Sustainability
|Oceania

Surf's up for kids with ASD

Newcastle-based charity Surfing the Spectrum is extending its community-based surf therapy initiative for people with autism spectrum disorder (ASD), thanks to a $15,000 grant from waste and water management company SUEZ.

Surfing the Spectrum works with local community groups to offer children with ASD free surfing lessons. Over the last two years, the organisation has provided 350 families with access to inclusive ocean-focused physical activity, aiming to lessen the social inequity and exclusion commonly experienced.

The grant will enable the expansion of the initiative into more communities along the NSW coast, with four new locations over the 2019/20 summer season. It will also assist in funding the delivery of a world-first evidence-based training program, designed to build capacity in local groups to offer ASD-sensitive surfing and ocean safety education all year round.

Occupational therapist Aimee Blacker, who is Co-Founder and Director of Surfing the Spectrum, said that the funds will allow for additional events to be delivered from Gerringong in the state’s south up to Byron Bay in the north, with more than 600 families set to benefit.

“There is high demand for an inclusive surf-based activity that is intrinsically motivating, encourages physical activity and targets social inclusion, water safety and ocean awareness,” Ms Blacker said.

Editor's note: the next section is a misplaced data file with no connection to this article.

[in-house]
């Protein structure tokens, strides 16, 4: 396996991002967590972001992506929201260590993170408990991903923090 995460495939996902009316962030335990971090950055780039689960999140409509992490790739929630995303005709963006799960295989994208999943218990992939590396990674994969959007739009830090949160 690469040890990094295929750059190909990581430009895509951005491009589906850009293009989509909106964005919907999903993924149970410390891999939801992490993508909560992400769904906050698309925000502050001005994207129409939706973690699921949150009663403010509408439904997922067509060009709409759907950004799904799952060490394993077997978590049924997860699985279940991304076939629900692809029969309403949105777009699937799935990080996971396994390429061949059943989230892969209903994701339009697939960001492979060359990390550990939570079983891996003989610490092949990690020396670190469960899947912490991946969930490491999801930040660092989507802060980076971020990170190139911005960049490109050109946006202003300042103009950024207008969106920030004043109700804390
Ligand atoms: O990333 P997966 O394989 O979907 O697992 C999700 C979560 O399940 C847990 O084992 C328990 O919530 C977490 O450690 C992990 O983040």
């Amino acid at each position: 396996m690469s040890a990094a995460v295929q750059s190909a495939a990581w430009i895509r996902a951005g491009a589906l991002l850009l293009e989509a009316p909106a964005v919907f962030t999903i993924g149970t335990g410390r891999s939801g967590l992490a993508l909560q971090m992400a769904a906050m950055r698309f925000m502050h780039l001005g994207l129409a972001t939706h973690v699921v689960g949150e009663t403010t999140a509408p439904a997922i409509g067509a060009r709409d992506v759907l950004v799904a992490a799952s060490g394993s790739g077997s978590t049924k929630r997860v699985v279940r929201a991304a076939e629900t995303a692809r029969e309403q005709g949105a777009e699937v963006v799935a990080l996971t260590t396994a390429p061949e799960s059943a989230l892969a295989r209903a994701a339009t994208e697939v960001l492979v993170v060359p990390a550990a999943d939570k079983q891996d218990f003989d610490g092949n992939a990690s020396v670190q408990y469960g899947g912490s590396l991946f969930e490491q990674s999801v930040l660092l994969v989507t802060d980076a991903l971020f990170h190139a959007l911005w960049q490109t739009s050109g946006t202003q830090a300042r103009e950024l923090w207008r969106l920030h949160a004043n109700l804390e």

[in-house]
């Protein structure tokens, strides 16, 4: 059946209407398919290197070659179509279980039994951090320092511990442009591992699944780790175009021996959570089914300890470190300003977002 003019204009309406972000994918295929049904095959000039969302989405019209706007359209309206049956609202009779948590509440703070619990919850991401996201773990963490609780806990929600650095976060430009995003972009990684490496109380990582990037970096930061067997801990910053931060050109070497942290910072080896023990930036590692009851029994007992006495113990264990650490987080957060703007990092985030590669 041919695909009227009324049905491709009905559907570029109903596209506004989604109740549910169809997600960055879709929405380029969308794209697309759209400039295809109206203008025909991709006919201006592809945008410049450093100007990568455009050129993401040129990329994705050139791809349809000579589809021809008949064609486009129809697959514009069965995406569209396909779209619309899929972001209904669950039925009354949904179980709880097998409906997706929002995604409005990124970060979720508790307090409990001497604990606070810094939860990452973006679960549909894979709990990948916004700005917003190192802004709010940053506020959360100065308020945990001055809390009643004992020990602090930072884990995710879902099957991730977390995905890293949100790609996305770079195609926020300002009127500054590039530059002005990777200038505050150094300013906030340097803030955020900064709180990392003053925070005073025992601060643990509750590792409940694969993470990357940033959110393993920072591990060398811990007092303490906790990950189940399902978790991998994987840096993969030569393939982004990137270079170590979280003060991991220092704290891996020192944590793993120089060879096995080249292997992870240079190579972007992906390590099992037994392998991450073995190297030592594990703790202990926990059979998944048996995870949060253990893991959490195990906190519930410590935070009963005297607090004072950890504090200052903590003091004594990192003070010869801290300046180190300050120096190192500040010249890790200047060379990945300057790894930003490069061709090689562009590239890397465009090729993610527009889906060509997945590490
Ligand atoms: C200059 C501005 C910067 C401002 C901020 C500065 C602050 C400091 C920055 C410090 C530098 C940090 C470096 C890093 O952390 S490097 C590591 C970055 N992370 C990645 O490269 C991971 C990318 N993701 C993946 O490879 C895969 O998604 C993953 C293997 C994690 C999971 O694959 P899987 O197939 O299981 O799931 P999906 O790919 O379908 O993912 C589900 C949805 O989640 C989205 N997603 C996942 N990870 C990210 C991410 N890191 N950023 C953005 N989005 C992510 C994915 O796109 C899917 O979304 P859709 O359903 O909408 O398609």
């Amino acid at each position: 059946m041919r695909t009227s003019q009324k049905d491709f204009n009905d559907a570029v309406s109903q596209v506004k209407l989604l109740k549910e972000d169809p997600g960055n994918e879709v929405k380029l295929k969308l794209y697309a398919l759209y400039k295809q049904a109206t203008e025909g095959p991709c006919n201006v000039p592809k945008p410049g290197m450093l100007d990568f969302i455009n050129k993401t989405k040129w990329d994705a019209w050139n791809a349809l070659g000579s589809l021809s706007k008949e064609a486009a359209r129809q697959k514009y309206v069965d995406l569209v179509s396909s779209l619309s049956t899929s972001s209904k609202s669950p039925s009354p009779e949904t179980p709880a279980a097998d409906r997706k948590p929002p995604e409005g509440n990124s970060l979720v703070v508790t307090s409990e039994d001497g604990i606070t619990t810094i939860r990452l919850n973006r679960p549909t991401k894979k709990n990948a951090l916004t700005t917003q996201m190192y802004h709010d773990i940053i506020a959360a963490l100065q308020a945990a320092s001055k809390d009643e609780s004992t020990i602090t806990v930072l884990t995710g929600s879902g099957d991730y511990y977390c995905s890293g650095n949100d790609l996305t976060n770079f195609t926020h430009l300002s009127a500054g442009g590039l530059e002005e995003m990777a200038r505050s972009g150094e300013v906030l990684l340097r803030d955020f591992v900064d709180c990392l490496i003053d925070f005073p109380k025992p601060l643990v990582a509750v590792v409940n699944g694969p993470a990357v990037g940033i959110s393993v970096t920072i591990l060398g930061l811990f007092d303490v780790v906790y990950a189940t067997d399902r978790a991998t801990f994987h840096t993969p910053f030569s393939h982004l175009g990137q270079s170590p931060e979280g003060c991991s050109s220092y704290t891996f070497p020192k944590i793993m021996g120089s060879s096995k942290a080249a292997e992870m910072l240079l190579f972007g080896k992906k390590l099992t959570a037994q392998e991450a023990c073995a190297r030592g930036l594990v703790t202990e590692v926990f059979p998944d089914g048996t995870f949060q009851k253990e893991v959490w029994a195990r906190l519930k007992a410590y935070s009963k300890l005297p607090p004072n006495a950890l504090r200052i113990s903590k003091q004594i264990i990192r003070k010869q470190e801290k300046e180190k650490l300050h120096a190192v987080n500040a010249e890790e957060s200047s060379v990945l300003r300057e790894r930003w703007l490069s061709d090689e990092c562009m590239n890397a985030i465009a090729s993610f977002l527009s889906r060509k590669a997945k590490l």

“SUEZ’s support is crucial in not only extending the reach of our events, but in enabling us to build capacity in more communities for year-round participation by training instructors in local surf schools to teach people with autism effectively,” she added.

Andrew Humphries, Northern Region Manager, SUEZ presented a commemorative plaque to Ms Blacker at Nobby’s Beach on Friday 13 December, congratulating Surfing the Spectrum on its unique approach to developing more inclusive and neurodiverse communities.

“This initiative is a wonderful example of the power of communities to create meaningful opportunities for those who may otherwise miss out,” Andrew said.

“It is an exciting way for people living with ASD to enjoy physical activity, learn new skills and connect with others while gaining a greater appreciation for our coastal environments,” he added.

“We’d also like to congratulate Surfing the Spectrum on promoting their events as plastic free.” 

The project also contributes to several of the United Nations’ Sustainable Development Goals, including reducing inequalities, creating sustainable cities and communities, and promoting awareness of marine pollution and water conservation.

In the last six years, the SUEZ Community Grants program has provided close to $1 million in funding to community organisations and projects across Australia that help communities and the environment thrive.

Visit www.suezcommunitygrants.com.au to learn more about the SUEZ Community Grants program and the successful applicants and projects.